FDA approved this device under the Humanitarian Device Exemption (HDE) program. See the links below to the Summary of Safety and Probable Benefit (SSPB) and other sites for more complete information on this product, its indications for use, and the basis for FDA’s approval.
Product Name: CoAxia NeuroFlo™ Catheter
Manufacturer: CoAxia, Inc.
Address: 10900 73rd Ave. N Suite 102 Maple Grove, MN 55369
Approval Date: March 30, 2005
Approval Letter: http://www.accessdata.fda.gov/cdrh_docs/pdf3/H030005a.pdf
What is it?
The NeuroFlo Catheter is a long, flexible tube with two small balloons on one end that is used to partially block blood flow in large blood vessels. The NeuroFlo™ Catheter is used to treat cerebral ischemia, a condition that occurs when the brain does not receive enough blood flow to maintain normal neurologic function such as speech, movement and understanding.
How does it work?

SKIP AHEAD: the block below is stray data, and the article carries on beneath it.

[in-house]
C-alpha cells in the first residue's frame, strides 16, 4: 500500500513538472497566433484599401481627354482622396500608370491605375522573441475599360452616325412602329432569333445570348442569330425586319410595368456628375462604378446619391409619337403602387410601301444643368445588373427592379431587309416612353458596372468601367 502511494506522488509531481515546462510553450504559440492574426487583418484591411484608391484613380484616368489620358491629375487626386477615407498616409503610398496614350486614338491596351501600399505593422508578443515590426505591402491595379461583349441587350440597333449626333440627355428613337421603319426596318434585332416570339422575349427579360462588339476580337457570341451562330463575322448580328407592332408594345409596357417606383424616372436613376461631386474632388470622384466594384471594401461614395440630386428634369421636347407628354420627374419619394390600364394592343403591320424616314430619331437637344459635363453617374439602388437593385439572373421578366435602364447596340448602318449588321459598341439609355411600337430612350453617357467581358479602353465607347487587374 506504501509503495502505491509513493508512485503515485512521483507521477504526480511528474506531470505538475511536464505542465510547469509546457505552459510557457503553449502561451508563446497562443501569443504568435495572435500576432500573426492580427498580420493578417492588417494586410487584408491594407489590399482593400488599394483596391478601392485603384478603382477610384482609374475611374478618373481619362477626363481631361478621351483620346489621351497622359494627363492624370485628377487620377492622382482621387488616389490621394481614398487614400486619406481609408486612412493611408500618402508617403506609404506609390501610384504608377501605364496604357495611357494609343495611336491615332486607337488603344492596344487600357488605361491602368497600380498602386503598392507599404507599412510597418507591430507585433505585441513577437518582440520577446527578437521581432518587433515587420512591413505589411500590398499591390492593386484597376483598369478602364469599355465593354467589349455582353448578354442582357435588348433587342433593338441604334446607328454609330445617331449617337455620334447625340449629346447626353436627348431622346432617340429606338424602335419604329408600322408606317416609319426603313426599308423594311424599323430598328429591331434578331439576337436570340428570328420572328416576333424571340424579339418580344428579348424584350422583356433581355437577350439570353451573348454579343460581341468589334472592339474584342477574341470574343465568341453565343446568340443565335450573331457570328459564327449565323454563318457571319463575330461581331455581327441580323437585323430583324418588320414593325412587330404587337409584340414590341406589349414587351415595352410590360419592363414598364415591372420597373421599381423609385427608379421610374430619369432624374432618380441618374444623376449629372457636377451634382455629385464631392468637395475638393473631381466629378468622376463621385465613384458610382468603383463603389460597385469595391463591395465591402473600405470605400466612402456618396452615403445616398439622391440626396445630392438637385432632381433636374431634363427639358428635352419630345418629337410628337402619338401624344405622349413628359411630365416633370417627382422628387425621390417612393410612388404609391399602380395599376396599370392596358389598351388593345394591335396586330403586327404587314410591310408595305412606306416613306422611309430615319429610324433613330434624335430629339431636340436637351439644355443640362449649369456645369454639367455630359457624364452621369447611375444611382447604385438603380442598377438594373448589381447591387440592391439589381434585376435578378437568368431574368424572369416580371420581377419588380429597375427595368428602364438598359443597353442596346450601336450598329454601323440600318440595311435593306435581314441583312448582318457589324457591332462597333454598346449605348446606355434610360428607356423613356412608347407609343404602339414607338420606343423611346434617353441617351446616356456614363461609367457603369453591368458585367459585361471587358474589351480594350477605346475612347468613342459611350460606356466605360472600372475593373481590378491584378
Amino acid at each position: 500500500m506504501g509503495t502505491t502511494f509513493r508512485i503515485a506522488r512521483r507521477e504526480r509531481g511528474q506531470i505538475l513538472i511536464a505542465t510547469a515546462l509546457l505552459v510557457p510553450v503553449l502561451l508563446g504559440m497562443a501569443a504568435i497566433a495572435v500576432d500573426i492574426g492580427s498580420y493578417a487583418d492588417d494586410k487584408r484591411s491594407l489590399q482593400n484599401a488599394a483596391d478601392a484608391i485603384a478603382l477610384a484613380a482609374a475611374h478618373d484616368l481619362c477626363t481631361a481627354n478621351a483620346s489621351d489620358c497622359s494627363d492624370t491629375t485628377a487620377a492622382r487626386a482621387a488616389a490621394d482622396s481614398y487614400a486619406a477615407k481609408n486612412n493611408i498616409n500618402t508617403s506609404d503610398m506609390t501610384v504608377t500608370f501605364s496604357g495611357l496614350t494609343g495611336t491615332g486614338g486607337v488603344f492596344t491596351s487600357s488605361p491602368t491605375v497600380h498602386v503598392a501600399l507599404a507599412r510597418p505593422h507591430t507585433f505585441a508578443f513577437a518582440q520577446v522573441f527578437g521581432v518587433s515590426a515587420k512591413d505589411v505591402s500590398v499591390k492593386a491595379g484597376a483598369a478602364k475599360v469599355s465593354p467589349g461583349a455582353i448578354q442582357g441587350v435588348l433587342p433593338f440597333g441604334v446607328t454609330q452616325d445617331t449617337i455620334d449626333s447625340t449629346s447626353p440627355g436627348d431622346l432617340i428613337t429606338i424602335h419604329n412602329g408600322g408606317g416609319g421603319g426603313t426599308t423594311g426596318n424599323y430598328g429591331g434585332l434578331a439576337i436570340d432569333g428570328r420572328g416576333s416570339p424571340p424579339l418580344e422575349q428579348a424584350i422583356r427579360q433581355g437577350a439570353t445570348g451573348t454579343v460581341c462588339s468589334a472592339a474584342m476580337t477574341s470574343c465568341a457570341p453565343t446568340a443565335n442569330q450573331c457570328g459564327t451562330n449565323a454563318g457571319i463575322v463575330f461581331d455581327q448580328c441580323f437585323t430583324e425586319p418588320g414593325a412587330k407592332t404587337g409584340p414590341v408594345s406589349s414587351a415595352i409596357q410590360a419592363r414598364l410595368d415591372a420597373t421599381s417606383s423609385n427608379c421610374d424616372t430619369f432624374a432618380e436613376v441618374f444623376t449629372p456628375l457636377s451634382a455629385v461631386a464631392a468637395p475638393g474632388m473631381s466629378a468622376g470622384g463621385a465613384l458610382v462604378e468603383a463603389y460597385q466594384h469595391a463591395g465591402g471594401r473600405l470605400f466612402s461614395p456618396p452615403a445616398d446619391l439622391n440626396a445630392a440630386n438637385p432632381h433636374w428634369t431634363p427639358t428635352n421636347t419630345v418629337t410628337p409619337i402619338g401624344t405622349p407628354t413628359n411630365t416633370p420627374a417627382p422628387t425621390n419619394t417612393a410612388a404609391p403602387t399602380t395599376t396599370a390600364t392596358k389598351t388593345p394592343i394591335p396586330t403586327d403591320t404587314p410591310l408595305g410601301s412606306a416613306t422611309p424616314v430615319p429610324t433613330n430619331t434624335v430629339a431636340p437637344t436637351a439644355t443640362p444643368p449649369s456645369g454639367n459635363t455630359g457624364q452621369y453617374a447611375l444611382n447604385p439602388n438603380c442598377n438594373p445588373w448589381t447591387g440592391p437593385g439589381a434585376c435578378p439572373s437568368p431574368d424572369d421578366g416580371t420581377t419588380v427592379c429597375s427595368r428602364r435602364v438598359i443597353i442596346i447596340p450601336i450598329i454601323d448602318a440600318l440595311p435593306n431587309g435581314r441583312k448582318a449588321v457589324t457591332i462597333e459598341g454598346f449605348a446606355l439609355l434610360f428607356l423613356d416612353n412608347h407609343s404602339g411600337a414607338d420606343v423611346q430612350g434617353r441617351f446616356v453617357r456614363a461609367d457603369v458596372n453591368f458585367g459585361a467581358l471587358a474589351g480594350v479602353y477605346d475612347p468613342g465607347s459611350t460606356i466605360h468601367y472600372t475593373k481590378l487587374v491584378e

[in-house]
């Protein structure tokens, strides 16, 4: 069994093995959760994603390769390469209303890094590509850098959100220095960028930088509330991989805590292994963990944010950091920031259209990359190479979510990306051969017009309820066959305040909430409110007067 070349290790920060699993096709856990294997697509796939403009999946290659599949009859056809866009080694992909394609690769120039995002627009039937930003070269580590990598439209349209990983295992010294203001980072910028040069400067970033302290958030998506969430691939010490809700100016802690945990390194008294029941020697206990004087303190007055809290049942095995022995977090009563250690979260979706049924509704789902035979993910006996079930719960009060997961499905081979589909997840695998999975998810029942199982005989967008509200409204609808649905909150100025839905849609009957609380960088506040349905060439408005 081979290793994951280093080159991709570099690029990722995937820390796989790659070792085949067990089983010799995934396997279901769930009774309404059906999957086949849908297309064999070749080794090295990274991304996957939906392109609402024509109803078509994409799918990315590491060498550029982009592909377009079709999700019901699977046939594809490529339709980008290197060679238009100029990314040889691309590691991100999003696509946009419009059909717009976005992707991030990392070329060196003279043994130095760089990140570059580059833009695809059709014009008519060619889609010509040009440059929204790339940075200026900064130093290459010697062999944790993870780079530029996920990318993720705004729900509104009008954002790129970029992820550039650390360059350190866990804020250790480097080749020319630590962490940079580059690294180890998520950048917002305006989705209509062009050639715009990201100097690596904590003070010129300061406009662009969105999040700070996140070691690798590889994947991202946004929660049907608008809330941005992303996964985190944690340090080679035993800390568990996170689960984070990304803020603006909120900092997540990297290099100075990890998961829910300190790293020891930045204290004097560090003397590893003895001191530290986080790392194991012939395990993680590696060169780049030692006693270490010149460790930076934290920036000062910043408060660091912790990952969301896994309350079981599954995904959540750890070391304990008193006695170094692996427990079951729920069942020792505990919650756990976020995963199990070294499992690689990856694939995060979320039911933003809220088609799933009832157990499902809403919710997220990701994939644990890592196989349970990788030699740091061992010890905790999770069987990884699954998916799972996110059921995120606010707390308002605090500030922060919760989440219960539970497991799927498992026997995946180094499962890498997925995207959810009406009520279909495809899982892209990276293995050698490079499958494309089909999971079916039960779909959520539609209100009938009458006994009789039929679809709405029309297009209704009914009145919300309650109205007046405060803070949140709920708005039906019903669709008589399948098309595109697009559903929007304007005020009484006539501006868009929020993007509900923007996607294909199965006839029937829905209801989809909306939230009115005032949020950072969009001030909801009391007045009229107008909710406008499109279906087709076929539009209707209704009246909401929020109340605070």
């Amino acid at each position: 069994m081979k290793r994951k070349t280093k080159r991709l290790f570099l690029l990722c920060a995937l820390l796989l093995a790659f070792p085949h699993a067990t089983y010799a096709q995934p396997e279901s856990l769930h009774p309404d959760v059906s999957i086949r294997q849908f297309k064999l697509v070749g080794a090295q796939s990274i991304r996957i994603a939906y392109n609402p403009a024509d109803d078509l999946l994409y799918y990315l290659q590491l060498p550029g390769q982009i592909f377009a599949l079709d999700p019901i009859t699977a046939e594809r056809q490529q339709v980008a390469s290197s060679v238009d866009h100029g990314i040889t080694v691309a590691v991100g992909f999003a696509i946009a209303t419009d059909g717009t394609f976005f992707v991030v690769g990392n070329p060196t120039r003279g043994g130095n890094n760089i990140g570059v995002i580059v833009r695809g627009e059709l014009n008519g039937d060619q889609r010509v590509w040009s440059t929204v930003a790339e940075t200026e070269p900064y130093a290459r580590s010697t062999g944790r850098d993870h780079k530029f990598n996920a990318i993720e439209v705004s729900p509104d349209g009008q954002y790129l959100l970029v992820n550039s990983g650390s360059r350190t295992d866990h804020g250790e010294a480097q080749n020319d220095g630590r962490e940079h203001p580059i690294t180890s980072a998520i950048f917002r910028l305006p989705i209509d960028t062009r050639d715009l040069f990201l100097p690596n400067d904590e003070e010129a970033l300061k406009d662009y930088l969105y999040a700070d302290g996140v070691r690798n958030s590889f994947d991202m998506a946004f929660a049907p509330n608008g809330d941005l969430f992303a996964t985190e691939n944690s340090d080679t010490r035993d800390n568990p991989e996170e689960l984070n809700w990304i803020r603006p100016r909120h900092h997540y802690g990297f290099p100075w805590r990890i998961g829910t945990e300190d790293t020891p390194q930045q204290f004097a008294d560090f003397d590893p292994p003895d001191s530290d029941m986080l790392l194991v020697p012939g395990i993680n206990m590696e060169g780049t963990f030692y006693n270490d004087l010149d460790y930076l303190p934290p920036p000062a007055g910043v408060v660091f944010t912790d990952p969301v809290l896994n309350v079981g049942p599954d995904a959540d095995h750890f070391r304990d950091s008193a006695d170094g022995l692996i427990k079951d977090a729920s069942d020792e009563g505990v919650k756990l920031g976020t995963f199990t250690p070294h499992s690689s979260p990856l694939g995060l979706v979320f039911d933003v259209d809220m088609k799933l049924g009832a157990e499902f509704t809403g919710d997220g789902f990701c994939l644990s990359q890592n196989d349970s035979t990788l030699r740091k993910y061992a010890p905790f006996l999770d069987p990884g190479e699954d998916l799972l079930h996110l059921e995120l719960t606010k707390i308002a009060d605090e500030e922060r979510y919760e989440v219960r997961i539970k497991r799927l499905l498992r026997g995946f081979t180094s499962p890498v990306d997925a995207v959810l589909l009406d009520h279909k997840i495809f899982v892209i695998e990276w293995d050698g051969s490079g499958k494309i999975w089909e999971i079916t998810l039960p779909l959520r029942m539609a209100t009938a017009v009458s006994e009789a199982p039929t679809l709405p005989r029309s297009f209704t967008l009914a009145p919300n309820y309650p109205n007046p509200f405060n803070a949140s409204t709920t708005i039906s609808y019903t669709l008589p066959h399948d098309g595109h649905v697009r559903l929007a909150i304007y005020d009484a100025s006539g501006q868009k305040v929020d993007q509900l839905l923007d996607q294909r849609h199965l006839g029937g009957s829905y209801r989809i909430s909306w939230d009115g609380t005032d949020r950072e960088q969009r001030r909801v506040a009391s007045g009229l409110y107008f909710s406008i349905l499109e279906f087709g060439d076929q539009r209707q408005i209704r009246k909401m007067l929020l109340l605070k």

- Placement of the NeuroFlo™ Catheter is guided by fluoroscopy.
- The catheter is placed in the large blood vessel (aorta) that leads from the heart to the lower part of the body through a small hole in the upper part of the leg.
- The balloons on the catheter are inflated for approximately 45 minutes.
- The assumption is that during this time, blood flow to the lower part of the body will be reduced while blood flow to the upper part of the body, including the brain, will be increased.
- When the procedure is completed, the catheter is removed.
When is it used?
The NeuroFlo™ Catheter is used for the treatment of cerebral ischemia resulting from symptomatic vasospasm in patients who have not responded to other forms of treatment. Symptomatic vasospasm is the squeezing down of a blood vessel in the brain that results in symptoms similar to stroke such as difficulty in speaking, movement, or understanding.
What will it accomplish?
The NeuroFlo catheter may improve the symptoms of vasospasm and neurological condition.
When should it not be used?
The Neuroflo™ Catheter should not be used in:
- Patients with significant left ventricular dysfunction
- Patients with aortic aneurysm including those which have been treated with endovascular grafts
- Patients with a history of bleeding disorders
- Patients who are pregnant